There has been a large number of constants running through all three movies such as the voice cast, the characters, the setting and the creative team led by writer/director Dean DeBlois who has done a wonderful job in adapting the series of novels by Cressida Cowell. In adapting the books into movies there have been many changes made, which for me is great writing, making it more character based with slight stories that are nothing new narratively. It is the relationships that are most important which is where DeBlois has written himself into a corner of sorts as he has to introduce too many characters to an already character heavy story. In fact DeBlois actually adds more new characters to this stuffed movie meaning that it feels a little contrived and the relationship we want most is almost sidelined which I found a little frustrating. I did however, enjoy the addition as well as the parallel narrative of both Hiccup and Toothless finding love as well as a kingdom of dragons, that is obviously where we will end up. The animation itself looks great, the dragons in all their myriad forms look amazing with a level of detail that supersedes the previous two chapters, which is a great uptick especially because of the protracted time between the previous instalment and this new one.

“How to Train Your Dragon: The Hidden World” is set one year following Stoick’s death and Drago’s defeat. Hiccup, now the chief of Berk, has fulfilled his dream of creating a peaceful dragon utopia, where both humans and dragons live together. Though Hiccup is content with the current events, his constant missions in saving dragons from various dragon hunters has caused Berk to become overpopulated with dragons. On one particular mission to save dragons from a hunting ship, Hiccup and his crew miss one dragon, a white Night Fury who can turn invisible. Its captors deliver the dragon to an evil dragon hunter called Grimmel the Grisly, who promises to use it to hunt down Toothless and deliver him back to the hunters. 

Along with the huge cast that are returning there has been the addition of Oscar winner F. Murray Abraham as Grimmel the villain of the piece who even as a voice actor has menace as well as a presence that seems to blow every one else off the screen, he is wonderful to have especially as a foil for the rest of the cast. All of the actors have their own time to shine in their respective roles which is fine for them, and I assume it was the reason to return but it hampers the plot as well as the narrative which is where I was a little let down overall. It would have been a braver and better decision to pare the cast back so that it was a fully realised story that was coherent, more fun and had a real emotional, impactful ending.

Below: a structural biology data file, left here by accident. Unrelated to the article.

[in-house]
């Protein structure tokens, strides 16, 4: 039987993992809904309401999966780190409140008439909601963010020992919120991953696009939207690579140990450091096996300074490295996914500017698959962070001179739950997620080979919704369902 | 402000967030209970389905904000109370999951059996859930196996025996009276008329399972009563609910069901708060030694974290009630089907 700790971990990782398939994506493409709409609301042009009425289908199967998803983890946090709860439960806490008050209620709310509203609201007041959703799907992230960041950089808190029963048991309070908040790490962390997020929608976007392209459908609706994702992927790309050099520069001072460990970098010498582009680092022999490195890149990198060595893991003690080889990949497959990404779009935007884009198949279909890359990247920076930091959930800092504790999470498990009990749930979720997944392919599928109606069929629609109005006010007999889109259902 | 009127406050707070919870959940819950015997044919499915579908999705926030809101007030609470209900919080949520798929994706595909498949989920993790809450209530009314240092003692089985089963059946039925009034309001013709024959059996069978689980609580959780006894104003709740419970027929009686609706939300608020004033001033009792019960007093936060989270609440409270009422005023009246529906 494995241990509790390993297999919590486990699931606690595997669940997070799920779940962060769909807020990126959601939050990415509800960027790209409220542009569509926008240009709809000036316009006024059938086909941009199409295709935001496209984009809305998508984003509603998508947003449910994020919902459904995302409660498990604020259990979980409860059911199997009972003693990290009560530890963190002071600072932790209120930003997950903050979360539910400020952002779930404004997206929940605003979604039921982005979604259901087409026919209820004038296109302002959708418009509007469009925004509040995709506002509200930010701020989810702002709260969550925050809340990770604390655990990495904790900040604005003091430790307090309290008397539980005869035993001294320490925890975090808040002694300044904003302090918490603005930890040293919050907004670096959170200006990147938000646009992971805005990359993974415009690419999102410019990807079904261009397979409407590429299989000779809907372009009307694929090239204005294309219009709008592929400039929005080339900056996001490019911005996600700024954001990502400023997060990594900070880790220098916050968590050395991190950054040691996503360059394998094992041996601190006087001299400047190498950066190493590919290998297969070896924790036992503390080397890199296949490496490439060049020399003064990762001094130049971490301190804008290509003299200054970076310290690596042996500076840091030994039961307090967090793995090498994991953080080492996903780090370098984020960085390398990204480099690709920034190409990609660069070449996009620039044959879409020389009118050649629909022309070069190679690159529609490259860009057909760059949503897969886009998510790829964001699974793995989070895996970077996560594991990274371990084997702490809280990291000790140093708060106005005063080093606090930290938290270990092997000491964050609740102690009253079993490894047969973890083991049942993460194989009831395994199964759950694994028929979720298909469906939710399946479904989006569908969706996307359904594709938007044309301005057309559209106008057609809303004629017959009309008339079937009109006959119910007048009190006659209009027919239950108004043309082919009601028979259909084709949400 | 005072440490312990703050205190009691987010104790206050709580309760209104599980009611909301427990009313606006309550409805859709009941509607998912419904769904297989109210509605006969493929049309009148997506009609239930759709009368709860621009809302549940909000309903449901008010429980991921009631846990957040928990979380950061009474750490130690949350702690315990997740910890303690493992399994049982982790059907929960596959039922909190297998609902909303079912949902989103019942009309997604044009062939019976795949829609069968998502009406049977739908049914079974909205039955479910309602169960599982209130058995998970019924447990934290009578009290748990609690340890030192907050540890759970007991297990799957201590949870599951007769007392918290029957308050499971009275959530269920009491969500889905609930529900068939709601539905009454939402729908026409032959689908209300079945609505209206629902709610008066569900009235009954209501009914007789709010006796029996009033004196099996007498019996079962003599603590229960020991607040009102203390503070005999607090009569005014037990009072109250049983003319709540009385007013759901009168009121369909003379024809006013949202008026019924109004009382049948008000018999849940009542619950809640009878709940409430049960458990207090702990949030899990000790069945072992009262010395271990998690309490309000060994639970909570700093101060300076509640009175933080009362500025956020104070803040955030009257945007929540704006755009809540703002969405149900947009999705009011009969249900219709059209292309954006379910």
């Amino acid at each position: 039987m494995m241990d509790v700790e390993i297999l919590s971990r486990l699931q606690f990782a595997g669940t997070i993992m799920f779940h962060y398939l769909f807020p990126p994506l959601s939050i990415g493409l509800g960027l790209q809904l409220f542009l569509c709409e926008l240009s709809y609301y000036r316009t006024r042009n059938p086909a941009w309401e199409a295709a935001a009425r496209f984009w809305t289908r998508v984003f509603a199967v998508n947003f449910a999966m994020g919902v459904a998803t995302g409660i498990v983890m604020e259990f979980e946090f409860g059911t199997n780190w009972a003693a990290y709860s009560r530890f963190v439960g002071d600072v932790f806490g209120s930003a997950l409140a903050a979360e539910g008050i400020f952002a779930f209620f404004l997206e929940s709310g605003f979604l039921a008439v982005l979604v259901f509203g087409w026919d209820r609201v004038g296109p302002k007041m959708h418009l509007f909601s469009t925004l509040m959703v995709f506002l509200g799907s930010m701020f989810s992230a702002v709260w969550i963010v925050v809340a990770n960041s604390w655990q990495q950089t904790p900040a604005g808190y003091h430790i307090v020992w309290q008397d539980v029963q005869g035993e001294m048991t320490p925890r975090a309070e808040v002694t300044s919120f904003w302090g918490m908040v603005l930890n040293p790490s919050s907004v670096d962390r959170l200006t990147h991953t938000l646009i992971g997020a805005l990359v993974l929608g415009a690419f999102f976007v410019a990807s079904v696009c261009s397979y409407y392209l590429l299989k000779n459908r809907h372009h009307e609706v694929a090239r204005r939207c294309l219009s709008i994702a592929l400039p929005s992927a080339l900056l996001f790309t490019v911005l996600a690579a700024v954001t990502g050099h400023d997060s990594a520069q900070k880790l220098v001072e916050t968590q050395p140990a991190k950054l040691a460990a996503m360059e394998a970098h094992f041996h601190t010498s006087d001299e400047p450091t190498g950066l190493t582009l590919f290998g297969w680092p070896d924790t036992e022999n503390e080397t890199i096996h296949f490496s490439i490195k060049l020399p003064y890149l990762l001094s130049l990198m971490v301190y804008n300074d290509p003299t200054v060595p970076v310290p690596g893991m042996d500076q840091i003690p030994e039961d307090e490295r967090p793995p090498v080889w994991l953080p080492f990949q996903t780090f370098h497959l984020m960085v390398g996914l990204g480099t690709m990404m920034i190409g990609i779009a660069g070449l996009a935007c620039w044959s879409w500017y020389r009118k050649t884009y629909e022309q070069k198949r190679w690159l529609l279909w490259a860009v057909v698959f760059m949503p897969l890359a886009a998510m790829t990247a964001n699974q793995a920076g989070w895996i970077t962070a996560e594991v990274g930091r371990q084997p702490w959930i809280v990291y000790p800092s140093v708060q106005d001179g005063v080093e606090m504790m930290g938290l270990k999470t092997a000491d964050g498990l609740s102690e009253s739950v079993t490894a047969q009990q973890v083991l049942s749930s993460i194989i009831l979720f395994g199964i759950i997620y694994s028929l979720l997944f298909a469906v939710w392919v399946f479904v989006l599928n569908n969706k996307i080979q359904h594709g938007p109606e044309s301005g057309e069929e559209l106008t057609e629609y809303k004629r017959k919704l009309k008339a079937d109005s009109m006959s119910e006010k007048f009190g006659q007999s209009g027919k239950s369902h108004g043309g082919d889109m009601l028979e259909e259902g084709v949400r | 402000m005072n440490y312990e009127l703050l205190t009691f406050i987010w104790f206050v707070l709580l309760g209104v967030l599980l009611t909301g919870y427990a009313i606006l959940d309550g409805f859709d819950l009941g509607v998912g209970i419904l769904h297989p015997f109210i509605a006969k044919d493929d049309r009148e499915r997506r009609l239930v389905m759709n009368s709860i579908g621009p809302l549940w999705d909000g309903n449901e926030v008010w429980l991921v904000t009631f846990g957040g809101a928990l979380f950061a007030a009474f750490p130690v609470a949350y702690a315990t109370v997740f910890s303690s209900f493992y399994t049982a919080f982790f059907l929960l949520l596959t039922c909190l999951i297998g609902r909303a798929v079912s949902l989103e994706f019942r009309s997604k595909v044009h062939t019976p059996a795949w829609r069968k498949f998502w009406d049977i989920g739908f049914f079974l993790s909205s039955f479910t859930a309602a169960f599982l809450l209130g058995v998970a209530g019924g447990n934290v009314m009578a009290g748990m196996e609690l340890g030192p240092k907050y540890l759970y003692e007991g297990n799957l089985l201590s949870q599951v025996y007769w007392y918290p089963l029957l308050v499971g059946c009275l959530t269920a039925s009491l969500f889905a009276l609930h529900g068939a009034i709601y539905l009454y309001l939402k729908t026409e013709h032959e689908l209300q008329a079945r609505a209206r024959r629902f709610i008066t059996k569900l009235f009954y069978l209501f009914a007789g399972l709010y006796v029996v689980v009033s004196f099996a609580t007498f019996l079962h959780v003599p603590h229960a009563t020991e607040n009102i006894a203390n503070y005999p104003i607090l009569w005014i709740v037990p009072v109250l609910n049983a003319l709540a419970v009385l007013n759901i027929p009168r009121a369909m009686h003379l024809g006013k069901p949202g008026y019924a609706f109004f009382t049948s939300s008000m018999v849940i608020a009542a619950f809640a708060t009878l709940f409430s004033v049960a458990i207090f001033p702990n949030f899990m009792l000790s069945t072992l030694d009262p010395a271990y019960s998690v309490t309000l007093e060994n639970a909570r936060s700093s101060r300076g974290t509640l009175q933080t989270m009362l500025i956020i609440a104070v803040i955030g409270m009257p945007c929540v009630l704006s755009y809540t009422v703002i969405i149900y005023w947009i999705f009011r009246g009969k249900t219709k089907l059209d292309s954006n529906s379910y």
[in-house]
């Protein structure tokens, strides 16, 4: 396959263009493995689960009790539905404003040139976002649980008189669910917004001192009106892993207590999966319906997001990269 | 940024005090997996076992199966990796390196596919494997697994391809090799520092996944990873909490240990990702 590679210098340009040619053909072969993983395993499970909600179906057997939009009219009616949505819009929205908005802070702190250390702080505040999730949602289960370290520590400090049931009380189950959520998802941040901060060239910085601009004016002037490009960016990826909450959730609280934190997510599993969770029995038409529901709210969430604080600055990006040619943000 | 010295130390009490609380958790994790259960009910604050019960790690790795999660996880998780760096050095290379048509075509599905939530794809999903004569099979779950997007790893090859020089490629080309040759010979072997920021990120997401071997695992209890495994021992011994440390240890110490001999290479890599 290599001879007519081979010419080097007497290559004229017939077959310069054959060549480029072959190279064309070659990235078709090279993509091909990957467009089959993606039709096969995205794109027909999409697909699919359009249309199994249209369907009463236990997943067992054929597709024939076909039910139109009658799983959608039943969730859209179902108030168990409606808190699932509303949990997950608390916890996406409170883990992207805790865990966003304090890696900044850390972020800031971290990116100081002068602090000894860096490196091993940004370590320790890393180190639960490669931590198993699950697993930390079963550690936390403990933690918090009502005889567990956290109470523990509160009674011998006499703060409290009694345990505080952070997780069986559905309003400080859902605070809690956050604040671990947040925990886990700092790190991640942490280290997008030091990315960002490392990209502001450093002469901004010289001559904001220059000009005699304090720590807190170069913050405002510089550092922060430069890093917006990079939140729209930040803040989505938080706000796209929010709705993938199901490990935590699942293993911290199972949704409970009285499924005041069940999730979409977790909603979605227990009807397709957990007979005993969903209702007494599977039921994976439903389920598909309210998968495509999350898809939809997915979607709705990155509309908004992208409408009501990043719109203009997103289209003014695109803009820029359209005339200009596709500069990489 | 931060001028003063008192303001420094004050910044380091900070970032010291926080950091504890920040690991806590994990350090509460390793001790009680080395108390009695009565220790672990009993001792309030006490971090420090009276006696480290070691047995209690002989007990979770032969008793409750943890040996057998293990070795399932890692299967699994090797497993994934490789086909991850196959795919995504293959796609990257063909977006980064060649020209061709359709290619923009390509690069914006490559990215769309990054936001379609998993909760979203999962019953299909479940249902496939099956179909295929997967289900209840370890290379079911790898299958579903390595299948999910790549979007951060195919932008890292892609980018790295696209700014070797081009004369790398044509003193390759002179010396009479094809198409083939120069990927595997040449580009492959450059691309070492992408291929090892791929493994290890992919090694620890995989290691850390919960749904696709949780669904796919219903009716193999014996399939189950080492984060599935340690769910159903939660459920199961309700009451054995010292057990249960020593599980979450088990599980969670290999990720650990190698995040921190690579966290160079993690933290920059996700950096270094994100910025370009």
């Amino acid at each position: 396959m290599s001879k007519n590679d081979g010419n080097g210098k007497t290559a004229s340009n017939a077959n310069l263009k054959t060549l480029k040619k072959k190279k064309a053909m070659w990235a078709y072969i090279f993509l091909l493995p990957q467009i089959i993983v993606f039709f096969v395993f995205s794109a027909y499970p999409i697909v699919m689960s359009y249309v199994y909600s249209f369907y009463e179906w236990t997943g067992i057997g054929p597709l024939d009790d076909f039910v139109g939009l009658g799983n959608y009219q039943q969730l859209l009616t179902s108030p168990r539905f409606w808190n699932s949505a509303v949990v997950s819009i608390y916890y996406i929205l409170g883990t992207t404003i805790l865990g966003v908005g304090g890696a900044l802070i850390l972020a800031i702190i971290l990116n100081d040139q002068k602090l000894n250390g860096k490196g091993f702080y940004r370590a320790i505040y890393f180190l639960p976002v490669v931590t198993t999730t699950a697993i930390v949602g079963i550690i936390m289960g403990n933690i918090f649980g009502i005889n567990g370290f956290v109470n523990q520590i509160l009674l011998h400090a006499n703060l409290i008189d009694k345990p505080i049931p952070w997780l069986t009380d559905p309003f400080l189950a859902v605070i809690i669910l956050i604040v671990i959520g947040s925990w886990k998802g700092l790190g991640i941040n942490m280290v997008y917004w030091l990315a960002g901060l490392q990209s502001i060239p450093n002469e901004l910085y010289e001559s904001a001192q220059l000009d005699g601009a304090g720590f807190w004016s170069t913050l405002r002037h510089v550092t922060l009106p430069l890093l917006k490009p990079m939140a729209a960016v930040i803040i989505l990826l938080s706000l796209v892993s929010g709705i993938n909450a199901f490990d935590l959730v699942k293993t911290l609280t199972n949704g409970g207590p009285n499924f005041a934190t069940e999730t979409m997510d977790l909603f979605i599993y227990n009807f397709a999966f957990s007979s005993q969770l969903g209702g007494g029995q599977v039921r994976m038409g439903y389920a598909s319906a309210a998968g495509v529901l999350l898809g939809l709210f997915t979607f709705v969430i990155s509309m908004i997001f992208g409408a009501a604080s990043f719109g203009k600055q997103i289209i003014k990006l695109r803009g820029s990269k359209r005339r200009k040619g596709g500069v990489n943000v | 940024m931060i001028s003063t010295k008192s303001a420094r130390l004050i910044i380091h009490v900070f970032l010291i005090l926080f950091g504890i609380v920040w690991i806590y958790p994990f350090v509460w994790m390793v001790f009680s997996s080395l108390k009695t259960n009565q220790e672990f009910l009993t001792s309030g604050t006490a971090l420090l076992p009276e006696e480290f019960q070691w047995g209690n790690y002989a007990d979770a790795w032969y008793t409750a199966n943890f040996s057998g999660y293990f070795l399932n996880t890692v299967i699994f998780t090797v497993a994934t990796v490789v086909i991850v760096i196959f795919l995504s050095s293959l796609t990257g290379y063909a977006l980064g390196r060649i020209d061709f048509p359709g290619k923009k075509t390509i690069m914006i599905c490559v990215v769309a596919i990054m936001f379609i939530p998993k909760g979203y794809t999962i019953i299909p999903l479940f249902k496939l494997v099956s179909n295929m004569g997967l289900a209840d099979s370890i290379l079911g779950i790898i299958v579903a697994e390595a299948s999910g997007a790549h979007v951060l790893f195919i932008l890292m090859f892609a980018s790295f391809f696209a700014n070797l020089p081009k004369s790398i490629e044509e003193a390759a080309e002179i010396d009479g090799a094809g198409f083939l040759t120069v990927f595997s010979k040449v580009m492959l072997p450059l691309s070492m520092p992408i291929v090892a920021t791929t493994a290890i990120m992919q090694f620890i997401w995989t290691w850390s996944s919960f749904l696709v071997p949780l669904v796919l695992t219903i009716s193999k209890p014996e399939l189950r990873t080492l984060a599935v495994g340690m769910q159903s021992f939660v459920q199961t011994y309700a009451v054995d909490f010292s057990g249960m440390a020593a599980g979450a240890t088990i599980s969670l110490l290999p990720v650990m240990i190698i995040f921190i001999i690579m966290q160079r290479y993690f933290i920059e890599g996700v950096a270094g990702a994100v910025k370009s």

“How to Train Your Dragon: The Hidden World” is still a wonderful movie, it begins and ends for me with the relationship between Hiccup and Toothless that is still a wonder to watch. The real trick and gift was not to anthropomorphise Toothless as being a human, instead making him more cat-like, which was, and still remains the best decision made in this franchise. The only real issue I have is that it does not reach the high points of the second chapter with all the revelations and losses that the middle part had, like many trilogies it saves the best for the middle. It also has, for me, an unsatisfactory conclusion that should have had more emotional weight but seems to scared to leave it on what may have been a more sombre and memorable, as well as sticking with the previous two movies, a more realistic ending. Nevertheless I recommend this movie highly and should be seen on the big screen.